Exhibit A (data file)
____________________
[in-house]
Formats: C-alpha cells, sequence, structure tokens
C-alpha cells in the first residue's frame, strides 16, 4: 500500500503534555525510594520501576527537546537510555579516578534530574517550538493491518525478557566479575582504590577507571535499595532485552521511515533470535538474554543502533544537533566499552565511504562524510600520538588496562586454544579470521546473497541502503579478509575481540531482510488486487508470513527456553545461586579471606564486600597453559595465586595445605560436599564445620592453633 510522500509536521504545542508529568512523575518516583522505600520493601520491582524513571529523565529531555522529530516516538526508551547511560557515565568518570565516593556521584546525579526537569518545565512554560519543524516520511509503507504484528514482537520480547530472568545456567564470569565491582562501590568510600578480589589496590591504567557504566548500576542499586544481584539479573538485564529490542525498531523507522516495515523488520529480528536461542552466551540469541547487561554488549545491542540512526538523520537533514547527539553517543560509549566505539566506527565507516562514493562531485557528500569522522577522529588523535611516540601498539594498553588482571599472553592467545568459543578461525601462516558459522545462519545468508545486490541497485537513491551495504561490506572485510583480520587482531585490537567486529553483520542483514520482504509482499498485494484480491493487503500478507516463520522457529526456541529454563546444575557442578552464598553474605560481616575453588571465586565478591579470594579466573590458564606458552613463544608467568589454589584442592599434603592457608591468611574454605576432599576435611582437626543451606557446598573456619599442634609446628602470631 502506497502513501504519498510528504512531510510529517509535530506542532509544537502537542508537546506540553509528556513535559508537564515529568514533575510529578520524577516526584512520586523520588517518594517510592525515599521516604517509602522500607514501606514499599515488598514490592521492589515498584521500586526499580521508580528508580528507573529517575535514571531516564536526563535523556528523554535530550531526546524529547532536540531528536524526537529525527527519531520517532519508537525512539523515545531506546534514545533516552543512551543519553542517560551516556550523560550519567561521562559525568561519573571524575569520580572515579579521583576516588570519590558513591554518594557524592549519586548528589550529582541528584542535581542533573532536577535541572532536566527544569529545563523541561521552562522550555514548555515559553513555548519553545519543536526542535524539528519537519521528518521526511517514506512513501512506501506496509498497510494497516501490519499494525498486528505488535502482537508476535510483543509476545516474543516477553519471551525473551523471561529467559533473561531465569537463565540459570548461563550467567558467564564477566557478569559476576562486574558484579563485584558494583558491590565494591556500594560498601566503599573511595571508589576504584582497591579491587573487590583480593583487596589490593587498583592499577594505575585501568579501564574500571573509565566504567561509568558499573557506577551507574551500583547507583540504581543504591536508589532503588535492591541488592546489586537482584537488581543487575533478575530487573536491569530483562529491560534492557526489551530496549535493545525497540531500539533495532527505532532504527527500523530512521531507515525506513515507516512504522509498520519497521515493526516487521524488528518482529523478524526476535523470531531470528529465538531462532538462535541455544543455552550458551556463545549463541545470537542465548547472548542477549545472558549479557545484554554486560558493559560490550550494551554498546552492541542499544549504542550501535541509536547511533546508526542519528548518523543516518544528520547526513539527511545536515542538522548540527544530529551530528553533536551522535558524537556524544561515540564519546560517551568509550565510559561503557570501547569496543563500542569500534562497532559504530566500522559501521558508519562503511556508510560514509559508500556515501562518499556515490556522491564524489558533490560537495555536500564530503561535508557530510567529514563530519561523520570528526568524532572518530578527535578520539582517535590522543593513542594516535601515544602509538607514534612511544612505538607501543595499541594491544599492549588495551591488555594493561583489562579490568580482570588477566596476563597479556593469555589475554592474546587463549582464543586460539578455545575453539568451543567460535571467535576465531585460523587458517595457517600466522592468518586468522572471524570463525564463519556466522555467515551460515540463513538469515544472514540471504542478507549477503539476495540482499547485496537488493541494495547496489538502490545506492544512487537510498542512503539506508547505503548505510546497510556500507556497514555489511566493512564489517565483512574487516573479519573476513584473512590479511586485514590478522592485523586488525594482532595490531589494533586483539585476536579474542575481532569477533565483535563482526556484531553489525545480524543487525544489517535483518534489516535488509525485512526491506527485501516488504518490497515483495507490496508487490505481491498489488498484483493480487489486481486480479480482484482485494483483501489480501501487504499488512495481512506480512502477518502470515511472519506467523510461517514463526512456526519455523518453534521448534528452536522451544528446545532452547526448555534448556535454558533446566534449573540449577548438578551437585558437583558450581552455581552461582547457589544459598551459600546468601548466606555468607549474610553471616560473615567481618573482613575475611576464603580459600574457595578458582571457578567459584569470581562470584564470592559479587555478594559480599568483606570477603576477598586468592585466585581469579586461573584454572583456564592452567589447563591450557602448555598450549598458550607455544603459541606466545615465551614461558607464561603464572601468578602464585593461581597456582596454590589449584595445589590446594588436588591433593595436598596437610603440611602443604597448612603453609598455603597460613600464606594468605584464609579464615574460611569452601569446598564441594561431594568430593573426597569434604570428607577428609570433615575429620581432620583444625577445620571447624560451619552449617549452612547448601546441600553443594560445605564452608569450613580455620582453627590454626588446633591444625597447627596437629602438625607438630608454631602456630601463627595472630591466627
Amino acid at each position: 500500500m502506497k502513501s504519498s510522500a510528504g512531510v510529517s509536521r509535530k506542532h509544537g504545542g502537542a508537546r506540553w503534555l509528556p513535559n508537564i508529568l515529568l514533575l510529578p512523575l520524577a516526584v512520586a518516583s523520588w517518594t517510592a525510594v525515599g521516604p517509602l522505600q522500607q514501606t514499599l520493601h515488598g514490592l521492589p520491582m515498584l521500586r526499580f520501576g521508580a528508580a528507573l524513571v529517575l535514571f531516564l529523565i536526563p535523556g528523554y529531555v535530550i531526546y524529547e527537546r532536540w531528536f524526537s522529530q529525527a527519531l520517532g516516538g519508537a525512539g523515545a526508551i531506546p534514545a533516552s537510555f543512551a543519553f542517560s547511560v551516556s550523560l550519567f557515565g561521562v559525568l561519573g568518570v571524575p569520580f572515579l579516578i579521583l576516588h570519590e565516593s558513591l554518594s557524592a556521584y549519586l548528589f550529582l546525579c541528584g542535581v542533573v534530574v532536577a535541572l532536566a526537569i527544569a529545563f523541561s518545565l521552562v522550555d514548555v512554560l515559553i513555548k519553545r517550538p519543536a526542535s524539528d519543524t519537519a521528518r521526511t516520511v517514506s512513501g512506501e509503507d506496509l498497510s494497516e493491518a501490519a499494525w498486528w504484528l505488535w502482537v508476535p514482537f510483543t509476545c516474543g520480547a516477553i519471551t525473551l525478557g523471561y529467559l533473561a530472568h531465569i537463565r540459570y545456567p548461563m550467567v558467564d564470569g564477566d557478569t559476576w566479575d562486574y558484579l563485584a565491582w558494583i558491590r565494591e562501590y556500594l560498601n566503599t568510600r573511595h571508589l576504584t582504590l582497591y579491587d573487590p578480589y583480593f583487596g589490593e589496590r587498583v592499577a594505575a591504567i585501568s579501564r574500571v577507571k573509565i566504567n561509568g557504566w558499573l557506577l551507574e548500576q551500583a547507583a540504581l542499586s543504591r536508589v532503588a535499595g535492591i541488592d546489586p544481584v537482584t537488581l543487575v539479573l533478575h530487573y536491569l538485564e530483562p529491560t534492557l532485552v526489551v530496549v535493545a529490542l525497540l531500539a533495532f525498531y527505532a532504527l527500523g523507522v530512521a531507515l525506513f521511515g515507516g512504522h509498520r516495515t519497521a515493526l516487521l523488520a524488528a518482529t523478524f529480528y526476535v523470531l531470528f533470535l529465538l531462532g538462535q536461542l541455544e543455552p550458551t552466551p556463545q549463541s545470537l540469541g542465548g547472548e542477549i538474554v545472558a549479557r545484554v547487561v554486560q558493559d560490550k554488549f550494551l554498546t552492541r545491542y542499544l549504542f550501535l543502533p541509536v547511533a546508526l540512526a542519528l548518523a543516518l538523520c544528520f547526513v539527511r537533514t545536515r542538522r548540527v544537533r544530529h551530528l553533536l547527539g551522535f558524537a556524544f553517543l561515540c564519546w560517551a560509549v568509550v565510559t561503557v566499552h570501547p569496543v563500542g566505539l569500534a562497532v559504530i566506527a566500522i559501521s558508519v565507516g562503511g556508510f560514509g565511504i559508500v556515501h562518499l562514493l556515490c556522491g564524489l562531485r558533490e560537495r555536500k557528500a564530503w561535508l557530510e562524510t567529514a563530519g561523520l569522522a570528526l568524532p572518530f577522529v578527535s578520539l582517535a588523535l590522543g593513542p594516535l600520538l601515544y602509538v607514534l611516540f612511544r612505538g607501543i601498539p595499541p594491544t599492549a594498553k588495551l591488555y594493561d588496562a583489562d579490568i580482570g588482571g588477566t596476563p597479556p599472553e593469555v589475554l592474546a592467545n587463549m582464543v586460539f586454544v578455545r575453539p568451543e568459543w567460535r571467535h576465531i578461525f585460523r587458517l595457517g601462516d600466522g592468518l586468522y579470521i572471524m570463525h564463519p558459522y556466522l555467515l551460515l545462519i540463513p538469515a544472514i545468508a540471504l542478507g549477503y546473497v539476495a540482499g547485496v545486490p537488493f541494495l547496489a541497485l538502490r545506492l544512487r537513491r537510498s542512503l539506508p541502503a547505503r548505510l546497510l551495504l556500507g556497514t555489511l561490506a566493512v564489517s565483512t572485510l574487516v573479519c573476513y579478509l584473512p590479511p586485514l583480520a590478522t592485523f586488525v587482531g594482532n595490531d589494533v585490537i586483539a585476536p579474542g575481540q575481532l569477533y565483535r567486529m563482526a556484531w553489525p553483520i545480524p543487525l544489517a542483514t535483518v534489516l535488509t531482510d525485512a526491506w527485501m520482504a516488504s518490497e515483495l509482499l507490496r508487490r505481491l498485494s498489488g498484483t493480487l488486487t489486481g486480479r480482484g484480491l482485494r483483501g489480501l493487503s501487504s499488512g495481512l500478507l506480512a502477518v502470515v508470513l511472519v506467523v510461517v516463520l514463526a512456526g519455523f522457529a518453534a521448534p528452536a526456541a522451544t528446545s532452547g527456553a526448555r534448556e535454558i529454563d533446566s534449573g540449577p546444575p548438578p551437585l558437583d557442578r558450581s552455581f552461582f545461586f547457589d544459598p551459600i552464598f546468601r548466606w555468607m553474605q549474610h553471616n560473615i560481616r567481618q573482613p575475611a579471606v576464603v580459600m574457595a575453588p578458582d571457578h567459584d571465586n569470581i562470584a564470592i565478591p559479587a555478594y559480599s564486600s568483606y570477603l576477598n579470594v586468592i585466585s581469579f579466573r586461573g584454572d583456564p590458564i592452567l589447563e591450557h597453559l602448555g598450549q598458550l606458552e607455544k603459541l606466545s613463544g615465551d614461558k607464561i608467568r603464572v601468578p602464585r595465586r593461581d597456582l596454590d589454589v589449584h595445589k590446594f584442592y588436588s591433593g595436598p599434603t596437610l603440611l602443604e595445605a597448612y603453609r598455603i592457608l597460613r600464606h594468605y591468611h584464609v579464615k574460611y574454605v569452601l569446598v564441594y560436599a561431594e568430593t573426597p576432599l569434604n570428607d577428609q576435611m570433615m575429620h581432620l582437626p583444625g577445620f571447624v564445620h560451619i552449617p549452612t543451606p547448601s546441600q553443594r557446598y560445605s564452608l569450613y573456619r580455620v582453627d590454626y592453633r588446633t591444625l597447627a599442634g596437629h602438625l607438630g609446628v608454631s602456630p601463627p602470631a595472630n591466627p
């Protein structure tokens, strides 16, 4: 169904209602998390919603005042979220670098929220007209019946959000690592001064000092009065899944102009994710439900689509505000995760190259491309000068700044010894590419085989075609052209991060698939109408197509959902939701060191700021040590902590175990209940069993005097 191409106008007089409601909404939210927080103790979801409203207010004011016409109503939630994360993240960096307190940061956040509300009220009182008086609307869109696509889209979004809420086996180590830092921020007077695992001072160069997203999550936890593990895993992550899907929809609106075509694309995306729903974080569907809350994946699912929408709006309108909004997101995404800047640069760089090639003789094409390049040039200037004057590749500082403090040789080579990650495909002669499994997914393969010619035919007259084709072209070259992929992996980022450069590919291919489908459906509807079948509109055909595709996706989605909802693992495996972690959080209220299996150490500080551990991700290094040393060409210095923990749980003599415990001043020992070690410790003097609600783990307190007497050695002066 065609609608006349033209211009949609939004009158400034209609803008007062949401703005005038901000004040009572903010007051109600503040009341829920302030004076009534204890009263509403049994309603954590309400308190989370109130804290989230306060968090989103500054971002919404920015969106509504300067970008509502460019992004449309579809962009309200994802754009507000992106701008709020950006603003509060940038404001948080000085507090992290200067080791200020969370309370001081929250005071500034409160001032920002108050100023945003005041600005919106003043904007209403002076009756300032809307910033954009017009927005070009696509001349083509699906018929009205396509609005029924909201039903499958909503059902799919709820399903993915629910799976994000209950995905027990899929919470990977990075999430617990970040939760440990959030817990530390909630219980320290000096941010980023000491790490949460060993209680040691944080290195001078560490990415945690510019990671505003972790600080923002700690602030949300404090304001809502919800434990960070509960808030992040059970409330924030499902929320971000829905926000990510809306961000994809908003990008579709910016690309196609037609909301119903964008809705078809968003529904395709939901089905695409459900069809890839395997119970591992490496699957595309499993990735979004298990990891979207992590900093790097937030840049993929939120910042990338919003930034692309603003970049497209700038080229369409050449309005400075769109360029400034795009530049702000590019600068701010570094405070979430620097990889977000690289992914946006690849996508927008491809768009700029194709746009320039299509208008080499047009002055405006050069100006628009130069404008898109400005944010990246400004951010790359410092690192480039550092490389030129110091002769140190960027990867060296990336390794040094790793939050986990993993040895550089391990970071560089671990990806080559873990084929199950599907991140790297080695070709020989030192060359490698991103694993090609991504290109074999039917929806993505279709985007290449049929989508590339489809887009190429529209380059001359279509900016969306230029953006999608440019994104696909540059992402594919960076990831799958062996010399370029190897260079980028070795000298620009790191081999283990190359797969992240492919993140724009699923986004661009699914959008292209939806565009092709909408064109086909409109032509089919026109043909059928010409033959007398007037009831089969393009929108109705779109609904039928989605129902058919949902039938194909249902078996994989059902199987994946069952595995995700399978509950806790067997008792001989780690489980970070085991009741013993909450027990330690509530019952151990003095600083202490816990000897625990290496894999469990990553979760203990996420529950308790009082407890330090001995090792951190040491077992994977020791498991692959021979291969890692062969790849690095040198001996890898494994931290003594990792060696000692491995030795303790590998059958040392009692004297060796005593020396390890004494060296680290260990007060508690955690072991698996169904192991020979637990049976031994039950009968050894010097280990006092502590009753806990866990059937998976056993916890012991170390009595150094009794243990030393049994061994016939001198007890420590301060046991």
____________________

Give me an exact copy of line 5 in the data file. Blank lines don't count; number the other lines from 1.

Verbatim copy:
């Protein structure tokens, strides 16, 4: 169904209602998390919603005042979220670098929220007209019946959000690592001064000092009065899944102009994710439900689509505000995760190259491309000068700044010894590419085989075609052209991060698939109408197509959902939701060191700021040590902590175990209940069993005097 191409106008007089409601909404939210927080103790979801409203207010004011016409109503939630994360993240960096307190940061956040509300009220009182008086609307869109696509889209979004809420086996180590830092921020007077695992001072160069997203999550936890593990895993992550899907929809609106075509694309995306729903974080569907809350994946699912929408709006309108909004997101995404800047640069760089090639003789094409390049040039200037004057590749500082403090040789080579990650495909002669499994997914393969010619035919007259084709072209070259992929992996980022450069590919291919489908459906509807079948509109055909595709996706989605909802693992495996972690959080209220299996150490500080551990991700290094040393060409210095923990749980003599415990001043020992070690410790003097609600783990307190007497050695002066 065609609608006349033209211009949609939004009158400034209609803008007062949401703005005038901000004040009572903010007051109600503040009341829920302030004076009534204890009263509403049994309603954590309400308190989370109130804290989230306060968090989103500054971002919404920015969106509504300067970008509502460019992004449309579809962009309200994802754009507000992106701008709020950006603003509060940038404001948080000085507090992290200067080791200020969370309370001081929250005071500034409160001032920002108050100023945003005041600005919106003043904007209403002076009756300032809307910033954009017009927005070009696509001349083509699906018929009205396509609005029924909201039903499958909503059902799919709820399903993915629910799976994000209950995905027990899929919470990977990075999430617990970040939760440990959030817990530390909630219980320290000096941010980023000491790490949460060993209680040691944080290195001078560490990415945690510019990671505003972790600080923002700690602030949300404090304001809502919800434990960070509960808030992040059970409330924030499902929320971000829905926000990510809306961000994809908003990008579709910016690309196609037609909301119903964008809705078809968003529904395709939901089905695409459900069809890839395997119970591992490496699957595309499993990735979004298990990891979207992590900093790097937030840049993929939120910042990338919003930034692309603003970049497209700038080229369409050449309005400075769109360029400034795009530049702000590019600068701010570094405070979430620097990889977000690289992914946006690849996508927008491809768009700029194709746009320039299509208008080499047009002055405006050069100006628009130069404008898109400005944010990246400004951010790359410092690192480039550092490389030129110091002769140190960027990867060296990336390794040094790793939050986990993993040895550089391990970071560089671990990806080559873990084929199950599907991140790297080695070709020989030192060359490698991103694993090609991504290109074999039917929806993505279709985007290449049929989508590339489809887009190429529209380059001359279509900016969306230029953006999608440019994104696909540059992402594919960076990831799958062996010399370029190897260079980028070795000298620009790191081999283990190359797969992240492919993140724009699923986004661009699914959008292209939806565009092709909408064109086909409109032509089919026109043909059928010409033959007398007037009831089969393009929108109705779109609904039928989605129902058919949902039938194909249902078996994989059902199987994946069952595995995700399978509950806790067997008792001989780690489980970070085991009741013993909450027990330690509530019952151990003095600083202490816990000897625990290496894999469990990553979760203990996420529950308790009082407890330090001995090792951190040491077992994977020791498991692959021979291969890692062969790849690095040198001996890898494994931290003594990792060696000692491995030795303790590998059958040392009692004297060796005593020396390890004494060296680290260990007060508690955690072991698996169904192991020979637990049976031994039950009968050894010097280990006092502590009753806990866990059937998976056993916890012991170390009595150094009794243990030393049994061994016939001198007890420590301060046991």